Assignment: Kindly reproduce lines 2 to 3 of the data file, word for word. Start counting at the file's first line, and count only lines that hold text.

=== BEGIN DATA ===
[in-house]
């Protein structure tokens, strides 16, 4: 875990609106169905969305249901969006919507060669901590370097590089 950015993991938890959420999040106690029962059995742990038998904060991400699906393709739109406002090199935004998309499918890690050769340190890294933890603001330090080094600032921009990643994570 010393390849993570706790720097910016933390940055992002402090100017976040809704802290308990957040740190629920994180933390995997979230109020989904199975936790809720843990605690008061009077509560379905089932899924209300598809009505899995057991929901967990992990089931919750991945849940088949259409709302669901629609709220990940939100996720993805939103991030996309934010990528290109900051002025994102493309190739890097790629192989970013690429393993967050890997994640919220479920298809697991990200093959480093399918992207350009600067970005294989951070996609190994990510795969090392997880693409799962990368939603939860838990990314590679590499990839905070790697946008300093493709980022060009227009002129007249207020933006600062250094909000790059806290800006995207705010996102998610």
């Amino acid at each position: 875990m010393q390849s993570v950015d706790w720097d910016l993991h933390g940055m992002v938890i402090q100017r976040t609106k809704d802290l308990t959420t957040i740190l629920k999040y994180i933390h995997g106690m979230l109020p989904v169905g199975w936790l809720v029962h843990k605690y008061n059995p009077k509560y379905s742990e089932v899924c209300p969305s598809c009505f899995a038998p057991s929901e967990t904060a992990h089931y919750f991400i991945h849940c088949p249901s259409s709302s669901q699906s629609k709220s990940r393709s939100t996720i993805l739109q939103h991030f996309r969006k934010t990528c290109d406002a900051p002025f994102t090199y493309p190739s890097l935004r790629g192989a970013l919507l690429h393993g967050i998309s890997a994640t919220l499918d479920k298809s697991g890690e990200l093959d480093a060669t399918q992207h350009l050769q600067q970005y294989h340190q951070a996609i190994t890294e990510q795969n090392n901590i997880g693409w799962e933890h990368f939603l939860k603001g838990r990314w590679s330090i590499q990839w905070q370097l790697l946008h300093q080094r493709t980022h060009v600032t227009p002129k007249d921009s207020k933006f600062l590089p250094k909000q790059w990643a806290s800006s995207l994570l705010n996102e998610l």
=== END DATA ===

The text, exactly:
């Protein structure tokens, strides 16, 4: 875990609106169905969305249901969006919507060669901590370097590089 950015993991938890959420999040106690029962059995742990038998904060991400699906393709739109406002090199935004998309499918890690050769340190890294933890603001330090080094600032921009990643994570 010393390849993570706790720097910016933390940055992002402090100017976040809704802290308990957040740190629920994180933390995997979230109020989904199975936790809720843990605690008061009077509560379905089932899924209300598809009505899995057991929901967990992990089931919750991945849940088949259409709302669901629609709220990940939100996720993805939103991030996309934010990528290109900051002025994102493309190739890097790629192989970013690429393993967050890997994640919220479920298809697991990200093959480093399918992207350009600067970005294989951070996609190994990510795969090392997880693409799962990368939603939860838990990314590679590499990839905070790697946008300093493709980022060009227009002129007249207020933006600062250094909000790059806290800006995207705010996102998610």
């Amino acid at each position: 875990m010393q390849s993570v950015d706790w720097d910016l993991h933390g940055m992002v938890i402090q100017r976040t609106k809704d802290l308990t959420t957040i740190l629920k999040y994180i933390h995997g106690m979230l109020p989904v169905g199975w936790l809720v029962h843990k605690y008061n059995p009077k509560y379905s742990e089932v899924c209300p969305s598809c009505f899995a038998p057991s929901e967990t904060a992990h089931y919750f991400i991945h849940c088949p249901s259409s709302s669901q699906s629609k709220s990940r393709s939100t996720i993805l739109q939103h991030f996309r969006k934010t990528c290109d406002a900051p002025f994102t090199y493309p190739s890097l935004r790629g192989a970013l919507l690429h393993g967050i998309s890997a994640t919220l499918d479920k298809s697991g890690e990200l093959d480093a060669t399918q992207h350009l050769q600067q970005y294989h340190q951070a996609i190994t890294e990510q795969n090392n901590i997880g693409w799962e933890h990368f939603l939860k603001g838990r990314w590679s330090i590499q990839w905070q370097l790697l946008h300093q080094r493709t980022h060009v600032t227009p002129k007249d921009s207020k933006f600062l590089p250094k909000q790059w990643a806290s800006s995207l994570l705010n996102e998610l």